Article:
"After working eight hours in the lab that night, we realized..." has no place in the dissertation. It doesn't matter when you realized it or how long you worked to obtain the answer. Another example: "Jim and I arrived at the numbers shown in Table 3 by measuring..." Put an acknowledgement to Jim in the dissertation, but do not include names (even your own) in the main body.
You may be tempted to document a long series of experiments that produced nothing or a coincidence that resulted in success. Avoid it completely. In particular, do not document seemingly mystical influences (e.g., "if that cat had not crawled through the hole in the floor, we might not have discovered that the power supply error light was lit on the bridge"). Never attribute such events to mystical causes or imply that strange forces may have affected your results.
Summary: stick to the plain facts. Describe the results without dwelling on how they were achieved.
Both of the following examples are incorrect: "The method outlined in Section 2 represents a major breakthrough in the design of distributed systems because..." "Although the technique in the next section is not earthshaking,..."
One always cites papers, not authors. Thus, one uses a singular verb to refer to a paper even though it has multiple authors. For example "Johnson and Smith [J&S90] reports that..."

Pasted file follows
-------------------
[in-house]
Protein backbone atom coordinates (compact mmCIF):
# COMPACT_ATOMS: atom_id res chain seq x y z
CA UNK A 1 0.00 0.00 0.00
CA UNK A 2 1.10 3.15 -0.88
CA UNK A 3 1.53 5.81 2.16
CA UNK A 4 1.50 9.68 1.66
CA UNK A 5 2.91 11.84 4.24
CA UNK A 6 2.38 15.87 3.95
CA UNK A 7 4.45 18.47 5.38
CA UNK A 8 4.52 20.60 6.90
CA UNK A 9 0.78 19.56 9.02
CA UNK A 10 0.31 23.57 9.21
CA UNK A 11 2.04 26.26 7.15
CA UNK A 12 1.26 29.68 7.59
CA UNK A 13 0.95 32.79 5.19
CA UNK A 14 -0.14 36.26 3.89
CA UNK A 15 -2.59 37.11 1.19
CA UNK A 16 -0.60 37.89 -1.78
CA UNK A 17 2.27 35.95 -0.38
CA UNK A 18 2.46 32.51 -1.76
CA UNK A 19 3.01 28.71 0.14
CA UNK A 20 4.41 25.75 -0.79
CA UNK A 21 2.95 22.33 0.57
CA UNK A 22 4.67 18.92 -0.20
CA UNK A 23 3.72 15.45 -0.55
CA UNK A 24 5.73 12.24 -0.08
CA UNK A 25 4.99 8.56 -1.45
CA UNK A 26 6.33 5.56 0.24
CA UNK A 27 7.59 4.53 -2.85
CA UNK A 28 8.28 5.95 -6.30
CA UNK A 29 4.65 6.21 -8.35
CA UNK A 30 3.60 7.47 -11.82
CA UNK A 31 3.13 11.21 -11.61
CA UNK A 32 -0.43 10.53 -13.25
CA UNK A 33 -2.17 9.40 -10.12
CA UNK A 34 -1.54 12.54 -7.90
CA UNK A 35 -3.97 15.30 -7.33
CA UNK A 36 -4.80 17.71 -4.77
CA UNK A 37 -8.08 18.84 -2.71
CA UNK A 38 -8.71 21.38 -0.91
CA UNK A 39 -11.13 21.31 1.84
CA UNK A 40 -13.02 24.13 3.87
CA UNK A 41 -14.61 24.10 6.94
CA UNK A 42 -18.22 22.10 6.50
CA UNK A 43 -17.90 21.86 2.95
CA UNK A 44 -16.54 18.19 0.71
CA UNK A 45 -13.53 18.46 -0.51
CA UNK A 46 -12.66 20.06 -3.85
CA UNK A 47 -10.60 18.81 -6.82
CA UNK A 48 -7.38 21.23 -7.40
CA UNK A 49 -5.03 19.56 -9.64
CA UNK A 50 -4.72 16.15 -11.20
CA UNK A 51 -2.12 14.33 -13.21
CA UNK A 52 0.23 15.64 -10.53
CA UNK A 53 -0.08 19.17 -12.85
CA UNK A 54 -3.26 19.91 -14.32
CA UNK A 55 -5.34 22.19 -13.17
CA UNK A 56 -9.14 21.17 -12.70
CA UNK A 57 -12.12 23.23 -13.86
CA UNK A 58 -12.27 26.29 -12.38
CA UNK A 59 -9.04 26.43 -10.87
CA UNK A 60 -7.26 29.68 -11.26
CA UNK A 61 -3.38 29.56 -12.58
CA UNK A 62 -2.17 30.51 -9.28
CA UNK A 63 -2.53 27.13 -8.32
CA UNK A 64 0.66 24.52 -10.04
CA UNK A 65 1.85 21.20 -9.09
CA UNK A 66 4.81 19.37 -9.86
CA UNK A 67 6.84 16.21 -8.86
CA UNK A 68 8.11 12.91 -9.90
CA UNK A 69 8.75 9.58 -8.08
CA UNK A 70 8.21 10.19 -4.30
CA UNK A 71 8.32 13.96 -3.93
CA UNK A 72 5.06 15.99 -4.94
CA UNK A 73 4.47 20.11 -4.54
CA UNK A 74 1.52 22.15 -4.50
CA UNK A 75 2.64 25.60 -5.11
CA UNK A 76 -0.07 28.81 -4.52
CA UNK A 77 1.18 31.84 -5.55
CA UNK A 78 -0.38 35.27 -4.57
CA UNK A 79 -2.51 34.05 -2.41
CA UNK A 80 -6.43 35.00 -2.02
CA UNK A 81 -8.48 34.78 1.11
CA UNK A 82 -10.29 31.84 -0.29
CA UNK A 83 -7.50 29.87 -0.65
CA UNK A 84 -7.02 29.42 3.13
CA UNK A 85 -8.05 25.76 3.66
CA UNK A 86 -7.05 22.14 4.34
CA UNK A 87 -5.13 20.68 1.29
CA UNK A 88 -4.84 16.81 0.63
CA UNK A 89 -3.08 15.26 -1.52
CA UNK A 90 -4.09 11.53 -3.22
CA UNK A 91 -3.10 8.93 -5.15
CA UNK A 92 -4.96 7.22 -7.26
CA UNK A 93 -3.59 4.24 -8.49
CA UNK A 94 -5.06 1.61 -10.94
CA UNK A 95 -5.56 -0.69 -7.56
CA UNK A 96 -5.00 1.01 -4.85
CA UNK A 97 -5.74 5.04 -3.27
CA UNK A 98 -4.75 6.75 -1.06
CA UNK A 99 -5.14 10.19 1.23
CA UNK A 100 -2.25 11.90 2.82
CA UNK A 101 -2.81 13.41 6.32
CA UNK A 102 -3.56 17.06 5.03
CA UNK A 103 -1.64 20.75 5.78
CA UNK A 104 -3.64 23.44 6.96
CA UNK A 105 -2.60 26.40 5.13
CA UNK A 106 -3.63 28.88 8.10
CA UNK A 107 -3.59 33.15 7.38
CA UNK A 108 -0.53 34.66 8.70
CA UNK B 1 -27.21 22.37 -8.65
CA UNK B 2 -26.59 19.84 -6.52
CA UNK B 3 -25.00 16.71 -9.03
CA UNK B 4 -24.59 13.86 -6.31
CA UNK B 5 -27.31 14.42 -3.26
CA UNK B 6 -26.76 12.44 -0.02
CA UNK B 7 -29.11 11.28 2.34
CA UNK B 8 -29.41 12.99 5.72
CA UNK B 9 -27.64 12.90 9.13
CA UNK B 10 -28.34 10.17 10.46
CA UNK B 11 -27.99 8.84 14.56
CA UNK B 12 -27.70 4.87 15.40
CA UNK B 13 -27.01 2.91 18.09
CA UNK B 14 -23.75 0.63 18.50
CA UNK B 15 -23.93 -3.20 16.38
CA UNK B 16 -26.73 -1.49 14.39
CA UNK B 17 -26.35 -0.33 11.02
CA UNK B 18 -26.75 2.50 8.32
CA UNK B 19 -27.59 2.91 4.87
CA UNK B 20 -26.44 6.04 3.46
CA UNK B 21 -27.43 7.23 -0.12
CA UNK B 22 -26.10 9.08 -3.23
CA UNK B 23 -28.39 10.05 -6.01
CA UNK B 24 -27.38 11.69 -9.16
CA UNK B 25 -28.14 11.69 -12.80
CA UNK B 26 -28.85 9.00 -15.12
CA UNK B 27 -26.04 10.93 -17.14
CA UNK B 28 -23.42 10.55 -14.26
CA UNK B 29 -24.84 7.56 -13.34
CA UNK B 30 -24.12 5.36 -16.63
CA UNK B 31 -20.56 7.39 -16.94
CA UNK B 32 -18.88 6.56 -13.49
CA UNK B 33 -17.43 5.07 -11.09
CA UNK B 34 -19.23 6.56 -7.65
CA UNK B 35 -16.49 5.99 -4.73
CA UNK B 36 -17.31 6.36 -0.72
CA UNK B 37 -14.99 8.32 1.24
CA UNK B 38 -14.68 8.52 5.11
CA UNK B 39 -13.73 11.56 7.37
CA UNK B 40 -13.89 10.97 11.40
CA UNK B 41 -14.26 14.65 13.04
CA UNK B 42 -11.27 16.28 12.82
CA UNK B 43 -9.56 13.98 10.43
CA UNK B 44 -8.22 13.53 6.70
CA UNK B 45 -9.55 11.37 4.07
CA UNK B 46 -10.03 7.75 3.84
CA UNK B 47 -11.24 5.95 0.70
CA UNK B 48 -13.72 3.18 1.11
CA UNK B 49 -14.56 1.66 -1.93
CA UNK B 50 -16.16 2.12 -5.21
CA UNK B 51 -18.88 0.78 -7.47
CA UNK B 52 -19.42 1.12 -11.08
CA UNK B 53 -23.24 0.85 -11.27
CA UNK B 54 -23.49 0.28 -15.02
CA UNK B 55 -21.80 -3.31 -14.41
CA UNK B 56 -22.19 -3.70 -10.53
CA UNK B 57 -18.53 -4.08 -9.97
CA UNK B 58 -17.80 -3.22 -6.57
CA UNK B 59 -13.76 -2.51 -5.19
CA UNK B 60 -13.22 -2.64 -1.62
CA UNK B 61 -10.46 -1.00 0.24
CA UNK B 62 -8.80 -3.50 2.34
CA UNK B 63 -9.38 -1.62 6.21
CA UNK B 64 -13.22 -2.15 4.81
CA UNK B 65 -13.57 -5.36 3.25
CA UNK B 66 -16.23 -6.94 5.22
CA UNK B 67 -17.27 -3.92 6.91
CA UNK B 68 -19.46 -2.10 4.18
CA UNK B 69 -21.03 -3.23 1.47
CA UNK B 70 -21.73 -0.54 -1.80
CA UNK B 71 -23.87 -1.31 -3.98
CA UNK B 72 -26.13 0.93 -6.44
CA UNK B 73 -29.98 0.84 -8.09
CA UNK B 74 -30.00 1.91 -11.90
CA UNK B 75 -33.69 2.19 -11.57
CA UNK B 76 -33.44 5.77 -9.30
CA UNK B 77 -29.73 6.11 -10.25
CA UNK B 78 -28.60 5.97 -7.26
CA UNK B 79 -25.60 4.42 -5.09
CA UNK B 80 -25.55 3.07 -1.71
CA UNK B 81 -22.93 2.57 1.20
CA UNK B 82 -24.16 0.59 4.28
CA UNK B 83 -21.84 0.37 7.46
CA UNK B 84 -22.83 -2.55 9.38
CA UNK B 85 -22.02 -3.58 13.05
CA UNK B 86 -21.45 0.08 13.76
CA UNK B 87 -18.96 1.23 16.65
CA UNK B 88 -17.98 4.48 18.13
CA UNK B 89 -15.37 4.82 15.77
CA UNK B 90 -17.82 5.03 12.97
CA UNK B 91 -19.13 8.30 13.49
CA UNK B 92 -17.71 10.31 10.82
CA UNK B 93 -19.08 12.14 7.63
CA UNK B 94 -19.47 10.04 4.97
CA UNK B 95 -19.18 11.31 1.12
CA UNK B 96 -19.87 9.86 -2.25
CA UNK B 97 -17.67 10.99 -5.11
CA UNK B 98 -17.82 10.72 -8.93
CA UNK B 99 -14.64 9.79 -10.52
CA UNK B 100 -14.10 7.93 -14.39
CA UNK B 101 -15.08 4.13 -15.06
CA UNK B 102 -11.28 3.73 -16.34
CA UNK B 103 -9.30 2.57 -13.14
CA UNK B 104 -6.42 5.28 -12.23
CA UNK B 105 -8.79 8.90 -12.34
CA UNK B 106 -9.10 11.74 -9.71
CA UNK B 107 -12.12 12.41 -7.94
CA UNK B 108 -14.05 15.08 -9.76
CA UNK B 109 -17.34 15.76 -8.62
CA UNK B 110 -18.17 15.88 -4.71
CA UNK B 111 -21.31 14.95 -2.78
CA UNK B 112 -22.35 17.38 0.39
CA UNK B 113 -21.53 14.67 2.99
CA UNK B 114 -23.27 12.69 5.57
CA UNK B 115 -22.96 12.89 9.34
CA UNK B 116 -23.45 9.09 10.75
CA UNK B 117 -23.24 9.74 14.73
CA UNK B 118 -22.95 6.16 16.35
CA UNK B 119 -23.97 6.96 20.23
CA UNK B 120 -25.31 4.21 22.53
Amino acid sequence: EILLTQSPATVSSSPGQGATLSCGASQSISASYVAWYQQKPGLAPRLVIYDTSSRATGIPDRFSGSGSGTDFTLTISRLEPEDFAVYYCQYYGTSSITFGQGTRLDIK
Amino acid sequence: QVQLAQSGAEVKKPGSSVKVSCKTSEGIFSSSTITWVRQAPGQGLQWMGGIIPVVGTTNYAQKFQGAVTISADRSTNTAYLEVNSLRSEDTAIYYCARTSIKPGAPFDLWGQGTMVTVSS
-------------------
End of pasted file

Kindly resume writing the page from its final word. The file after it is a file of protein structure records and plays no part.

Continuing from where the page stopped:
A citation of the form "Johnson and Smith believed X" casts doubt on "X" because it references the authors' thoughts instead of the facts. If you agree "X" is correct, simply state "X" followed by a reference. If one absolutely must reference a paper instead of a result, say "the paper states that" or "Johnson and Smith [J&S 90] argues that".
A reader can become confused when a concept and an instance of it become blurred. Common examples include: an algorithm and a particular program that implements it, a programming language and a compiler, a general abstraction and its particular implementation in a protocol or system, a data structure and a particular instance of it in memory.
When defining the terminology for a concept, be careful to decide precisely how the idea translates to an implementation. Consider the following discussion: